by Robin Miller in Uncategorized, June 24, 2013
by Robin Miller in Uncategorized, March 16, 2012
Traditional Italian polenta is basically porridge made with cornmeal, water or stock and patience; sometimes lots of patience because, for the best results, the cornmeal needs time to absorb the liquid and fully cook, which brings out the sweet corn flavor. The cornmeal can be ground coarse, medium or fine, but traditional Italian polenta is never instant or precooked and packaged in tubes. Polenta can become a healthy cook’s best friend because it’s endlessly versatile – you can serve it as a side dish or top it with meatballs and gravy, braised chicken and tomatoes, or grilled vegetables and a shaving or two of Parmesan cheese. You can also prepare firm polenta that’s then cut into squares or wedges and baked or grilled.
A few tips for the perfect polenta:
• For soft polenta, the ratio is typically 5 to 1 (liquid to cornmeal); for firm polenta, the ratio is around 4 to 1.
• Bring your liquid (water or stock) to a rapid boil and slowly whisk in the cornmeal; whisk constantly for the first minute or so, until the mixture thickens.
• Reduce the heat to low and allow the polenta to bubble/sputter gently for the entire cooking time.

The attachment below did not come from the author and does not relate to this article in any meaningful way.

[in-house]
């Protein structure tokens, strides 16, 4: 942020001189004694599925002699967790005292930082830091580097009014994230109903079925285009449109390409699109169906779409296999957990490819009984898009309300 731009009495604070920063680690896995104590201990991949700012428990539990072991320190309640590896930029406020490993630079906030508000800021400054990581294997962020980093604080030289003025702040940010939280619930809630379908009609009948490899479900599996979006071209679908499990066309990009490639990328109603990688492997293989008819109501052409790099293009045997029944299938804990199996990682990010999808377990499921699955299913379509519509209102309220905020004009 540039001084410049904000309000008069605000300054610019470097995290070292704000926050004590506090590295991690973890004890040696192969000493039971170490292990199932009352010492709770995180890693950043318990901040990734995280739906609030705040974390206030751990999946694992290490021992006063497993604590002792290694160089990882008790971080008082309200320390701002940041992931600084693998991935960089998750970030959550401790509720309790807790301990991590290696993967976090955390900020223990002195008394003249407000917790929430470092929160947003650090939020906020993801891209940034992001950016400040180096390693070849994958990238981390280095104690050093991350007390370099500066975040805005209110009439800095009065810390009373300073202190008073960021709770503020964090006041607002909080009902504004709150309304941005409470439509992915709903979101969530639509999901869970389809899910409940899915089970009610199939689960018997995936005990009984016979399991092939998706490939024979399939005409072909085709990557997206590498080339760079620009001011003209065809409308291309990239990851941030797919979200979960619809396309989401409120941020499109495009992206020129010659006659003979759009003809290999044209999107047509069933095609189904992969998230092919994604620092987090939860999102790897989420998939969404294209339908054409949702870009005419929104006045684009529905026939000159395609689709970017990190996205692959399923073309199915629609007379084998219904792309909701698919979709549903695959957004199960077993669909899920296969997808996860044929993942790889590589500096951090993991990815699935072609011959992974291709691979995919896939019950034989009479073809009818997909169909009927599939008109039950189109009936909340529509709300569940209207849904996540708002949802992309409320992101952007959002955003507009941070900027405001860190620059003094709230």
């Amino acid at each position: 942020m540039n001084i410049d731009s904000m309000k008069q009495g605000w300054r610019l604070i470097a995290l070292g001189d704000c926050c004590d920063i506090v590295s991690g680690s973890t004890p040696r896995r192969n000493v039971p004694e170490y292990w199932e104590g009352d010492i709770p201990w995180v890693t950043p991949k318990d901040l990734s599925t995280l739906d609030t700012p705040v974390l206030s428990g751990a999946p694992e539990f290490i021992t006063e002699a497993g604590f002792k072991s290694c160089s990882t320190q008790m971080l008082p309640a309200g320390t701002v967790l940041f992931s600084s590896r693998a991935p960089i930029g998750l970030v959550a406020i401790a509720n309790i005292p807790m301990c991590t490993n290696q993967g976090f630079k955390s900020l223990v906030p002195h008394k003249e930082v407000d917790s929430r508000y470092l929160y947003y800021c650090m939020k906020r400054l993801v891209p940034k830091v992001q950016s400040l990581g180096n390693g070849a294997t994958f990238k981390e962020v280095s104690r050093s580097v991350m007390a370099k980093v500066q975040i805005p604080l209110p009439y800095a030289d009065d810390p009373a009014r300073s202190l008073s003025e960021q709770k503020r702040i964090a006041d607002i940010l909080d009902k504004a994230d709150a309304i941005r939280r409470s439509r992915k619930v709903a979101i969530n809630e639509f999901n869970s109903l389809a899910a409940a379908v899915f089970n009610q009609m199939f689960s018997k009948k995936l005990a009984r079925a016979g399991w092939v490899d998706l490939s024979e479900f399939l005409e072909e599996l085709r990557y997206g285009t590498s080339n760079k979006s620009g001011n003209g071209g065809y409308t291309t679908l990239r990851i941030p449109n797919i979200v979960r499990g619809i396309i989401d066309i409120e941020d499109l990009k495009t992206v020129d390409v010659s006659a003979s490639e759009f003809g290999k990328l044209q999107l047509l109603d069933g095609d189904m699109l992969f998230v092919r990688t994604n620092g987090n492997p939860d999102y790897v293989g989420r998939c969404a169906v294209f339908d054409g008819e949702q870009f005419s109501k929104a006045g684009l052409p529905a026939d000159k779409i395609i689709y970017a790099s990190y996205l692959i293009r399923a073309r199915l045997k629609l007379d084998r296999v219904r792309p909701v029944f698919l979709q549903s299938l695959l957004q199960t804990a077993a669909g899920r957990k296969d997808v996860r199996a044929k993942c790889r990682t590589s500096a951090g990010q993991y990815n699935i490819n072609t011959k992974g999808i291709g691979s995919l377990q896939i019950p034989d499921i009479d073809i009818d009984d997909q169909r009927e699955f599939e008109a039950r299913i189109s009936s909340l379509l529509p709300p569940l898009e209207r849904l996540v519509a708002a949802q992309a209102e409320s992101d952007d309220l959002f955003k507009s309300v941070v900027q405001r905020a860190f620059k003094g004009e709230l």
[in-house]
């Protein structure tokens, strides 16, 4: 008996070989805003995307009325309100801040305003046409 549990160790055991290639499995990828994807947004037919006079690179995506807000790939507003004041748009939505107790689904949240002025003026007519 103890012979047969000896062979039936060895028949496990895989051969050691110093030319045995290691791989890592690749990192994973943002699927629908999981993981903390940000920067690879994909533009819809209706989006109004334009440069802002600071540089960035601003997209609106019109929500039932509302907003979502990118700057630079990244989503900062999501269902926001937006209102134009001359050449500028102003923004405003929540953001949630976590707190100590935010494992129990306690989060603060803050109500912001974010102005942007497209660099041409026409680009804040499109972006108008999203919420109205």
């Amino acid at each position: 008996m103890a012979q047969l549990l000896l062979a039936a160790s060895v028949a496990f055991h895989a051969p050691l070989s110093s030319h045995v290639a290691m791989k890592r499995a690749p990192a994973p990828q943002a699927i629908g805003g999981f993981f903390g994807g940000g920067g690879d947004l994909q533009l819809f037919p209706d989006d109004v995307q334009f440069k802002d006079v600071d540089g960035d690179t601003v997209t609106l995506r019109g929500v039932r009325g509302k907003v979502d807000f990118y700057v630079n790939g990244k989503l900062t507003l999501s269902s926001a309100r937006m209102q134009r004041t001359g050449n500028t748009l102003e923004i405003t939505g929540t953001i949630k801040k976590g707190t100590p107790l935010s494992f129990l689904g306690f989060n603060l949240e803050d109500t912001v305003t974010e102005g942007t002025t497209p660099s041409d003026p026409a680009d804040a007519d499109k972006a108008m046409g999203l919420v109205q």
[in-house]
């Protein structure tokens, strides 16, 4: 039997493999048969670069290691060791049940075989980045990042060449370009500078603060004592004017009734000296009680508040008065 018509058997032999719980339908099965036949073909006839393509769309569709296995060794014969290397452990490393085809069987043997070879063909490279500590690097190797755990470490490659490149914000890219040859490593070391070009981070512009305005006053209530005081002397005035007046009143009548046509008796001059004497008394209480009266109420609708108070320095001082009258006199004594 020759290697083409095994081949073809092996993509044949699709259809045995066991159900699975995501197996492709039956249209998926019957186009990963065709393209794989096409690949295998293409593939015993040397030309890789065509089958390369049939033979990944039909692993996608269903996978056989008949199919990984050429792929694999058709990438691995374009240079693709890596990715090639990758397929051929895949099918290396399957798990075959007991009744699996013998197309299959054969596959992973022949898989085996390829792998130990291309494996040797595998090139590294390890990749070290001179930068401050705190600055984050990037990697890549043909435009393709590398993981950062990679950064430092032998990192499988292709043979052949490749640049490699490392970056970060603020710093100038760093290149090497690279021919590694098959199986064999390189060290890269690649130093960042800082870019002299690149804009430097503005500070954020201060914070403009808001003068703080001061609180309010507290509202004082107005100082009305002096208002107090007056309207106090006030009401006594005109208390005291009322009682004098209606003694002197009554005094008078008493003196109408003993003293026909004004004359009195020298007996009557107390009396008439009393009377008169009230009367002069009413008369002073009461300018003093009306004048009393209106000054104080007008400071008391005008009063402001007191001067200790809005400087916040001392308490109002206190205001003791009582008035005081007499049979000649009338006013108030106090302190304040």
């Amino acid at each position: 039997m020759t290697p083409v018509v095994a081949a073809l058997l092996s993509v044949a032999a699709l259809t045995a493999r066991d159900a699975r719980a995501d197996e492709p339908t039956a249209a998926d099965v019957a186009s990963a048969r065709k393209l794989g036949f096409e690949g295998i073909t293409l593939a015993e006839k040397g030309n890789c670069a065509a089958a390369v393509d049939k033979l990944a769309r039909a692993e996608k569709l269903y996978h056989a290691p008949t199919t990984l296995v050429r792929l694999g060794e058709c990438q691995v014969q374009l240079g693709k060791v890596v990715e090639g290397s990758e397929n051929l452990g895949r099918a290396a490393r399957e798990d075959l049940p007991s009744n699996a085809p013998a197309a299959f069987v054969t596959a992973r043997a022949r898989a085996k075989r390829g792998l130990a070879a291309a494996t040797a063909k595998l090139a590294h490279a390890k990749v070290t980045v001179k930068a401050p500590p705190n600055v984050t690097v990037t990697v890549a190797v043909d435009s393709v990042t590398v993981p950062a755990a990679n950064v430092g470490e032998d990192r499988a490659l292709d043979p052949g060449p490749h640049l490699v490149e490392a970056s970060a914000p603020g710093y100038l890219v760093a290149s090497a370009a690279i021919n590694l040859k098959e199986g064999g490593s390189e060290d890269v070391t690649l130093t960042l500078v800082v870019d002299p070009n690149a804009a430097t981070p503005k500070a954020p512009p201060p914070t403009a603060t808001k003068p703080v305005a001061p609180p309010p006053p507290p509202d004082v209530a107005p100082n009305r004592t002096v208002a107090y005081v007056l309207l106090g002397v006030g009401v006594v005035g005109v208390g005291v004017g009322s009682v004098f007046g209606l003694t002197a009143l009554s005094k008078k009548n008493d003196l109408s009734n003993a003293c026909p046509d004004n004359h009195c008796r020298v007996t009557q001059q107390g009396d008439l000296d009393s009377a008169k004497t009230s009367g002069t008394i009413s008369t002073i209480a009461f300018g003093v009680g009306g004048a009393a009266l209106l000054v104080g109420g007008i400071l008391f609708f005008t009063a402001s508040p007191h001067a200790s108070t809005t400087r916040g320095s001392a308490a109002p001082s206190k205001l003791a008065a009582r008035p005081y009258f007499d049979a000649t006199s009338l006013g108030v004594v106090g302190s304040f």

• Stir every 5-10 minutes while cooking.
• Always check the liquid level and don’t allow the mixture to become too thick (it won’t cook properly).
• Depending on the cornmeal you’re using, allow up to 1 hour for fully cooked polenta (it may take less, but play it safe).
by Dana Angelo White in Gluten-Free, Healthy Recipes, July 13, 2010
- Grilled Polenta With Creamed Spinach
Ever seen those tubes of pre-cooked polenta in the store and thought, “Cool, but what the heck would I do with that?” Prepared polenta is your best “kitchen buddy” because you can skip the time-consuming process of making polenta from scratch AND you get a cornmeal-based dish with dozens of options. Think of polenta as a creative, fiber-rich alternative to your traditional starch – pasta, rice, potatoes, bread. Since tubed polenta is pre-cooked, you simply slice and reheat by sauteing, grilling, roasting, broiling or even microwaving. Once the slices are tender on the inside and caramelized on the outside, top them with just about anything – your favorite sauce, vegetable, meat, seafood and/or cheese. You can even use cubes of polenta in vegetarian recipes that call for tofu. Check out my recipes below: In the first, the polenta is grilled and topped with Parmesan-spiked creamed spinach and the second is seared and then topped with Caprese-style toppings. Got fun ideas of your own? Send them my way!
by Dana Angelo White in Healthy Holidays, Healthy Recipes, July 16, 2009
Whether you need to steer clear of gluten because of an allergy or just like to experiment in the kitchen, there are plenty of choices beyond good old wheat. Mix things up with these flour alternatives.
Try 5 flour alternatives »
Whole-grain cornmeal is packed with nutrients. Wait until you discover all the things you can do with the versatile Italian delicacy polenta.
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